All medically important unicellular protozoans cannot synthesize purines de novo and they entirely rely on the purine salvage pathway (PSP) for their nucleotide generation. Therefore, purine derivatives have been considered as a promising source of anti-parasitic compounds since they can act as inhibitors of the PSP enzymes or as toxic products upon their activation inside of the cell. Here, we characterized a Trypanosoma bruceienzyme involved in the salvage of adenine, the adenine phosphoribosyl transferase (APRT). We showed that its two isoforms (APRT1 and APRT2) localize partly in the cytosol and partly in the glycosomes of the bloodstream form (BSF) of the parasite. RNAi silencing of both APRT enzymes showed no major effect on the growth of BSF parasites unless grown in artificial medium with adenine as sole purine source. To add into the portfolio of inhibitors for various PSP enzymes, we designed three types of acyclic nucleotide analogs as potential APRT inhibitors.
Fig: Simplified scheme of purine salvage pathway in Trypanosoma brucei. APRTadenine phosphoribosyltransferase, HG(X)PRT hypoxanthine–guanine (xanthine) phosphoribosyltransferase, AK adenosine kinase, ADSS adenylosuccinate synthetase, ASL adenylosuccinate lyase, AMPDA AMP deaminase, NH nucleoside hydrolase, Ado adenosine, Ade adenine, Ino inosine, Hypo hypoxanthine, Guoguanosine, Gua guanine, Xao xanthosine, Xan xanthine. 6-oxopurine metabolism is tinged with light blue, while the 6-aminopurine metabolism is tinged with light pink. The figure was drawn using Adobe Illustrator CS6.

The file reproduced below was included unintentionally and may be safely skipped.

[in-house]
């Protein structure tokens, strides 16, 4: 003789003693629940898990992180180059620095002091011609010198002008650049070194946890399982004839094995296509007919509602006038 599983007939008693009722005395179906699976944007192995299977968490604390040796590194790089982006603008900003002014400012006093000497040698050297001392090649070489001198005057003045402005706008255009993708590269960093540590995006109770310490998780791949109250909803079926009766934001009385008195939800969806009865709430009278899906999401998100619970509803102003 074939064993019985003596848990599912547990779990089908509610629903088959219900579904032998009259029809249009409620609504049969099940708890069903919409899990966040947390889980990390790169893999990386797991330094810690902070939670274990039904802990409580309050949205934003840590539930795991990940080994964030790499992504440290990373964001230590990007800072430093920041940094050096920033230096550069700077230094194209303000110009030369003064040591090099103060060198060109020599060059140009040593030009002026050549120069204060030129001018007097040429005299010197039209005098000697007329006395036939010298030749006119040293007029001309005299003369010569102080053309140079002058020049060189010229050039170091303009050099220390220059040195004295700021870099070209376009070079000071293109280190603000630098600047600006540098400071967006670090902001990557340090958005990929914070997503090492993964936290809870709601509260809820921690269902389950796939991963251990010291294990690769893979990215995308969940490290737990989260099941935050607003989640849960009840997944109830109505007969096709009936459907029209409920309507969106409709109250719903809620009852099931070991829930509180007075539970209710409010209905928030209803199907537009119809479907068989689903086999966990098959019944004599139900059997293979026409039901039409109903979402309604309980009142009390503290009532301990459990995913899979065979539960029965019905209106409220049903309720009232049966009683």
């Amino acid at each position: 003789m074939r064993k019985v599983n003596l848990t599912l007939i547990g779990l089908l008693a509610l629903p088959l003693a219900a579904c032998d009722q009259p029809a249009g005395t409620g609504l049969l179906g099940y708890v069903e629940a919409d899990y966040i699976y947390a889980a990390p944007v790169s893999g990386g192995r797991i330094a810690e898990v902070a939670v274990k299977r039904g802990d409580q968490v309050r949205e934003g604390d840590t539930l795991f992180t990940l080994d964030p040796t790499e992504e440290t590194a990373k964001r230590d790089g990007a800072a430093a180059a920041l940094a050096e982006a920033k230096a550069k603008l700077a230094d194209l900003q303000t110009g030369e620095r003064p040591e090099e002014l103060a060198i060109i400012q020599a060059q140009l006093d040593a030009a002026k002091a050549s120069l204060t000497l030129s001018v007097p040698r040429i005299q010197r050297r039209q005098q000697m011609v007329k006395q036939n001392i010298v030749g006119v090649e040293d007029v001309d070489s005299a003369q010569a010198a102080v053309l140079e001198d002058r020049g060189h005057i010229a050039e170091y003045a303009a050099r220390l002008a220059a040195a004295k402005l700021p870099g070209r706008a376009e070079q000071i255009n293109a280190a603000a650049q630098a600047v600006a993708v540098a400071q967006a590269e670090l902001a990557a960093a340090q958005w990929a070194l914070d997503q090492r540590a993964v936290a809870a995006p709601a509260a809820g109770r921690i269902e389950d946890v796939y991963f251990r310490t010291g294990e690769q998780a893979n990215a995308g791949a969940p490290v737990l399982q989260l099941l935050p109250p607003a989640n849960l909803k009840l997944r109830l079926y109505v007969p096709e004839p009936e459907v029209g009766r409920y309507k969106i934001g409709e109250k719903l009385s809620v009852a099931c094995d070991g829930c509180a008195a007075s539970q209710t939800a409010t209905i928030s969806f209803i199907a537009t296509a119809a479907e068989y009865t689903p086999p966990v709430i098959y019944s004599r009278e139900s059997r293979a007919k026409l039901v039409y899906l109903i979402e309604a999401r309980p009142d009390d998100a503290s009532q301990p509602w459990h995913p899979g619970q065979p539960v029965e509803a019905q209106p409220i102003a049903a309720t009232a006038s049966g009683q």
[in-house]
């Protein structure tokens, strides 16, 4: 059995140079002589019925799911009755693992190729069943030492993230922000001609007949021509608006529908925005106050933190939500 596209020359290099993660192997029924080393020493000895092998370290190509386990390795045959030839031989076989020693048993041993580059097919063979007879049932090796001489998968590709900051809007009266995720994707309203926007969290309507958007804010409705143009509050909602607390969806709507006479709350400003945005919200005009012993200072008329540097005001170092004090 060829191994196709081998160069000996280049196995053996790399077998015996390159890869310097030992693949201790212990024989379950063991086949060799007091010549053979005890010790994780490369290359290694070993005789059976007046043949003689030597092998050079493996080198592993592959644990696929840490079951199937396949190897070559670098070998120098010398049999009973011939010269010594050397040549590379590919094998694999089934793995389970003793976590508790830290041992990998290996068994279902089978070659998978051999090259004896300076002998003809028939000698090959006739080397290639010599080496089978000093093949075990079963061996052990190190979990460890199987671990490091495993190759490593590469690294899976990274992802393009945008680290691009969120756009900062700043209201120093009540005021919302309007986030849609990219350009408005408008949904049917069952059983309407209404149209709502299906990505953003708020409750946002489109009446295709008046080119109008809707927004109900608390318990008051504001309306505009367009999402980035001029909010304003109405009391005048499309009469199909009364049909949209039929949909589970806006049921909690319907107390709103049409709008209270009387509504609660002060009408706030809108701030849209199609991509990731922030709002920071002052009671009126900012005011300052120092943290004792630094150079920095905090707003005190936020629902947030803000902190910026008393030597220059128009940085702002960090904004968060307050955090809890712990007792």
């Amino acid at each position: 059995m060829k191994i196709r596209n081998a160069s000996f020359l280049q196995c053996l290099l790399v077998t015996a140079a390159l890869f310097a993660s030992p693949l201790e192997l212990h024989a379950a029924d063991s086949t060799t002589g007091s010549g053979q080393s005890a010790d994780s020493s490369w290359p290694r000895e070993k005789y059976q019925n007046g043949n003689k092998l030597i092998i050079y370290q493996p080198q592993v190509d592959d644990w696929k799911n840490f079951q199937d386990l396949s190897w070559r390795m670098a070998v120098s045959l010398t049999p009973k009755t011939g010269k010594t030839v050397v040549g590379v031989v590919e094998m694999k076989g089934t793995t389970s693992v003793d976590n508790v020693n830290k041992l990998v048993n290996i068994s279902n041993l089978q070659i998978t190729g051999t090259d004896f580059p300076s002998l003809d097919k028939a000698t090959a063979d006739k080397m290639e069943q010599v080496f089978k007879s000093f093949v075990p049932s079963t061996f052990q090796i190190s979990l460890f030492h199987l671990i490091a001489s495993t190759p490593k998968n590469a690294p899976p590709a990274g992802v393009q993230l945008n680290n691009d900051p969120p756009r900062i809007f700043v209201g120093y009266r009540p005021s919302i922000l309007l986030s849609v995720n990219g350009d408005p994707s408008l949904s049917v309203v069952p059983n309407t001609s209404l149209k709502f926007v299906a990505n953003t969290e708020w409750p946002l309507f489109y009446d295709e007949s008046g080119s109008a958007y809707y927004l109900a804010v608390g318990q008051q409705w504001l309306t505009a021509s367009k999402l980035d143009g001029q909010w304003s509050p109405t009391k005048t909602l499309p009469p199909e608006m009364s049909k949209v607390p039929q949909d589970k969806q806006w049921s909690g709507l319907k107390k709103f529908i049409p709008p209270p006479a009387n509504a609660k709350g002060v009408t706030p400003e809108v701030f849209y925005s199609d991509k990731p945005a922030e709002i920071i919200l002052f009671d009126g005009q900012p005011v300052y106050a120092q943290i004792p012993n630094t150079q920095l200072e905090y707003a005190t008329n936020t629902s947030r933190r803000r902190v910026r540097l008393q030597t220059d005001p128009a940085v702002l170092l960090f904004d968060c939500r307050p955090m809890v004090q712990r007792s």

Out of fifteen inhibitors, four compounds inhibited the activity of the recombinant APRT1 with Ki in single µM values. The ANP phosphoramidate membrane-permeable prodrugs showed pronounced anti-trypanosomal activity in a cell-based assay, despite the fact that APRT enzymes are dispensable for T. brucei growth in vitro. While this suggests that the tested ANP prodrugs exert their toxicity by other means in T. brucei, the newly designed inhibitors can be further improved and explored to identify their actual target(s).
Doleželová, E., Klejch, T., Špaček, P. et al. Acyclic nucleoside phosphonates with adenine nucleobase inhibit Trypanosoma bruceiadenine phosphoribosyltransferase in vitro. Sci Rep 11, 13317 (2021). https://doi.org/10.1038/s41598-021-91747-6